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The role of the media in teacher rationalisation and redeployment in KwaZulu-Natal.

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After centuries of oppression, the majority of South Africans were anxious to experience the democratic values of justice, equality, liberty, democracy and peace that were embedded in the 1994 constitution. In order to redress the inequities and imbalances of the apartheid era., former National Education Minister, Professor Sibusiso Bengu declared the Revised Norms and Standards for teacher education as national policy shortly after the Government of National Unity took office in 1994. New political dispensations in response to the pronouncement of the White Paper in 1995 meant that the National Ministry of Education faced insurmountable challenges of transforming education and training. The teacher Rationalisation and Redeployment (R&R) policy was formulated to address issues of inequities and imbalances that have riddled the pre-democratic South African Education system. The rationalisation and redeployment process was intended to facilitate the transformation of education and training under a single Department of Education (DoE). The Department had to ensure that all schools, especially the rural schools that were previously disadvantaged under the apartheid regime had an adequate supply of qualified teachers. It must be noted that the rural communities have suffered the most, and still suffer the consequences of the oppressive ideologies that were embedded in education polices during the apartheid era. An implementation of the rationalisation and redeployment policy meant that schools that were operating over the teacher / pupil ratio of 1: 38 in secondary schools and 1: 40 in primary schools had to be rationaJised and the 'excess' teachers had to be redeployed to previously disadvantaged schools that needed their services. A successful implementation of the R&R policy objectives would have translated into redressing the imbalances and inequities of South African education under the apartheid regime. I argue in this study that the media played a dual role of 'moulder' and 'mirror' in representing the R&R phenomenon in KwaZulu-Natal. How did the media manage to do this? The media basically rooted itself either within the consensus paradigm or the conflict paradigm. Within the consensus paradigm, the media played the role of moulder of mass perception in which dominant ideologies that support the status quo is reflected. Within this paradigm, public discourse is hindered because of the deliberate use of top-down, non-interactive language. By this I mean, that the media does not promote discourse at grassroots level. However, when the media chose to root itself within the conflict paradigm, it played the role of 'mirror' in representing significant events as the rationalisation and redeployment process unfolded itself. Within the conflict paradigm, the critical and reflexive voice of the 'man in the street' is heard and public discourse is promoted. This study explores how four local media products, The Daily News, Mercury, Natal Witness and Post represented the rationalisation and redeployment phenomenon in KZN for the period November 1998 - March 1999. This is a qualitative study, which has also eclectically drawn on quantitative data. Data relating to the intentions of the R&R policy was obtained and analysed from The National Teachers Audit (1995), and the Education Policy Unit (EPU), March 1997 review. The data relating to the objectives and implementation procedures of the R&R policy was obtained and analysed from the original Rationalisation and Redeployment document, HRM 51/98. The sample of the media products was selected on race representavity in KZN. The statistical data was obtained and analysed from the AMPS 2000A. The representative texts were obtained and analysed from the Independent Newspapers Microfish. These documents provided me with in-depth data to examine and triangulate the R&R phenomenon from multi-dimensional perspectives. The data was subject to firstly, a linguistic level of analysis, in which the meanings of the, words, the sentence construction and the signs signalling hidden agendas, silences and gaps were used as tools to deconstruct the media texts. Secondly, the data was subject to a representational level of analysis where I examined the position of the media as communicator of messages or facilitator of discourse. If the media used interactive language, (language that promoted discourse between various role-players) then the media was identified to adopt the conflict paradigm, where it positioned itself as facilitator and fuelled the battle-lines between the various interest groups. If the media used non-interactive language,( language that did not encourage discourse from grassroots) then the media was identified to adopt the consensus paradigm, where it positioned itself as communicator of ruling class ideology. Furthermore it would use words such as 'we' and 'all' to communicate consensus at policymakers level. Significant findings of this research indicate that during the period before implementation November 1998 to January 1999, the print media foregrounded the objectives of rationalisation and redeployment within the consensus paradigm. Furthermore, the issues of control, democracy, equity, from unions perspective were represented in non-interactive language within the consensus paradigm. Moreover, the objective of transformation was represented in non-interactive language Within the consensus paradigm. For the period during implementation, the objectives of redeployment, which are transformation and equity were represented in non-interactive language within the consensus paradigm. The issues of teacher pupil ratio, women and retrenchments were represented within the conflict paradigm. Issues of resistance to implementation, misinterpretation of official circulars were represented within the conflict paradigm. While the objectives of rationalisation were reinforced, the issues of chaos, challenging authority, social action and resignations were represented within the conflict paradigm. The issue of post provisioning norms formula being miscalculated to bring in 'retrenchments through the back door' was highlighted, while the major issue of unions was represented within the conflict paradigm. The overall findings from the four media products, The Daily News, Natal Mercury, Natal Witness and Post indicated that while the Daily News and Mercury initially attempted to coerce the readership to accept the noble objectives of the R&R policy, both these newspapers shifted their paradigm from consensus to conflict when they realised that this policy was met with tremendous resistance because it was almost not pragmatic. However, the Natal Witness and Post came across as being anti policy from the outset and rooted itself it the conflict paradigm. In doing so, it fanned the flames of tension and conflict between the various role-players and celebrated victim-hood. The overall conclusion of this study is that it is located within two influential theoretical media paradigms namely, the Structural-Functionalism Consensus Paradigm and the Political-Economic Conflict Paradigm, as explicated by Hiebert et al (1991: 36), that the main choices of 'theories of media and society are between conflict and consensus', where the media is portrayed either as 'moulder' or 'mirror' of society. This study concurs with the above media theories because the discourses emanating from the four local media products could easily be identified within the consensus paradigm or conflict paradigm. This research indicates that the discourses were controversial, conflicting, volatile and bias in their representation as the recent media studies conducted by the Glasgow and the Birmingham research indicates, as quoted by Fowler (1994: 10), that 'all news is biased'. Nevertheless, as a witness to the rationalisation and redeployment phenomenon in KZN for the period November 1998- March 1999, I partially disagree with the Newsom Report (1963) 'that media texts do not replicate or mirror reality', because the media did present itself as the voice of the voiceless during the period of implementation of the R&R policy. Finally, the media texts were not about the truth value of their assertions, but how the media forged relationships between the various role-players and framed each one in relation to the other, creating an atmosphere of tension and conflict, promoting the discourse, and thereby fuelling the battle-lines between the role-players.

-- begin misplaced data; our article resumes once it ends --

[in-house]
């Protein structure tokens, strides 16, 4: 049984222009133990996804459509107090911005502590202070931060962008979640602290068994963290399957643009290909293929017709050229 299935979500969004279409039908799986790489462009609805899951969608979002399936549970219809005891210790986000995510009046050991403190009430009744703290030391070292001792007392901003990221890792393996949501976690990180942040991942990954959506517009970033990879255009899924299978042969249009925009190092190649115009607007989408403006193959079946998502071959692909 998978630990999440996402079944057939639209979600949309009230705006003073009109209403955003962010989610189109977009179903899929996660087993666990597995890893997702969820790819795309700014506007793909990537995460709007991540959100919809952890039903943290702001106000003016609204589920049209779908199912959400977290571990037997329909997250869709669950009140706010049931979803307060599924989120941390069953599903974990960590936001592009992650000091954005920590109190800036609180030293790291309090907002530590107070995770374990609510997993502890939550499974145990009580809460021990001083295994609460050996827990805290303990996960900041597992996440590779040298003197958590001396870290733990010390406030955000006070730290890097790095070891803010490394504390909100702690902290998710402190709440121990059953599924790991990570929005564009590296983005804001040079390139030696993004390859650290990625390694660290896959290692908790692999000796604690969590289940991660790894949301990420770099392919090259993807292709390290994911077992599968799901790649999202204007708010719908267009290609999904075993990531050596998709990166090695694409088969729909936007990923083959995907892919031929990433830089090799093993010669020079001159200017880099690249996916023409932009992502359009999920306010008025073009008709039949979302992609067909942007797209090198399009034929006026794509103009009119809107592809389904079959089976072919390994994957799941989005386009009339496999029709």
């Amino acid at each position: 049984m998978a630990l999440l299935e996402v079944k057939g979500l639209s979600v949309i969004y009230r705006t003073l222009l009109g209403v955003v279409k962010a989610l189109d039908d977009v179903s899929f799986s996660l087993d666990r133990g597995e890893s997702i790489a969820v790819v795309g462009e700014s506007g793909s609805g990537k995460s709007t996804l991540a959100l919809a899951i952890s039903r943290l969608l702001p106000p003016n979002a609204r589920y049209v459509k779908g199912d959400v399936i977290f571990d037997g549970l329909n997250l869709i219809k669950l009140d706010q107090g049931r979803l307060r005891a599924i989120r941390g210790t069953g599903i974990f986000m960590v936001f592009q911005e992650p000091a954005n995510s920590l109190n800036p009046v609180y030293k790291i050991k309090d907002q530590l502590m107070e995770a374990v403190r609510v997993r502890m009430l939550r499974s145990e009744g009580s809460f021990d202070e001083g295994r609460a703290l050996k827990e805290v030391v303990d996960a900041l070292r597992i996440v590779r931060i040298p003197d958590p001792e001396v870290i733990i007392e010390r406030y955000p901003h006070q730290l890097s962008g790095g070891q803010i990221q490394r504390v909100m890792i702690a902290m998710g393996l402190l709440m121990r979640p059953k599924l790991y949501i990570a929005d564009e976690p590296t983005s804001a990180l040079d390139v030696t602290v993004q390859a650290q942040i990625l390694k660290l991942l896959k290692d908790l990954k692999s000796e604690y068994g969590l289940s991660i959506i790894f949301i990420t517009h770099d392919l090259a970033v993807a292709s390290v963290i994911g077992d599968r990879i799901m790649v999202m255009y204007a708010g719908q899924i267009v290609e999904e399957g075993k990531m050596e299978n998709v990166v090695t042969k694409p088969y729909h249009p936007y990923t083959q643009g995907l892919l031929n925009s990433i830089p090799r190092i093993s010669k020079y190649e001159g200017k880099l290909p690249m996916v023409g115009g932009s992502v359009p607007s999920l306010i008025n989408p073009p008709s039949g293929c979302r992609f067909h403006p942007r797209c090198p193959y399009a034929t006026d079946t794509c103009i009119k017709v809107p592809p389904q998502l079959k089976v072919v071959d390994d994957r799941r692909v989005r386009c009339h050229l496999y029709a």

Thesis (M.Ed.)-University of Durban-Westville, 2001.


Layoff systems., Theses--Education., Teachers.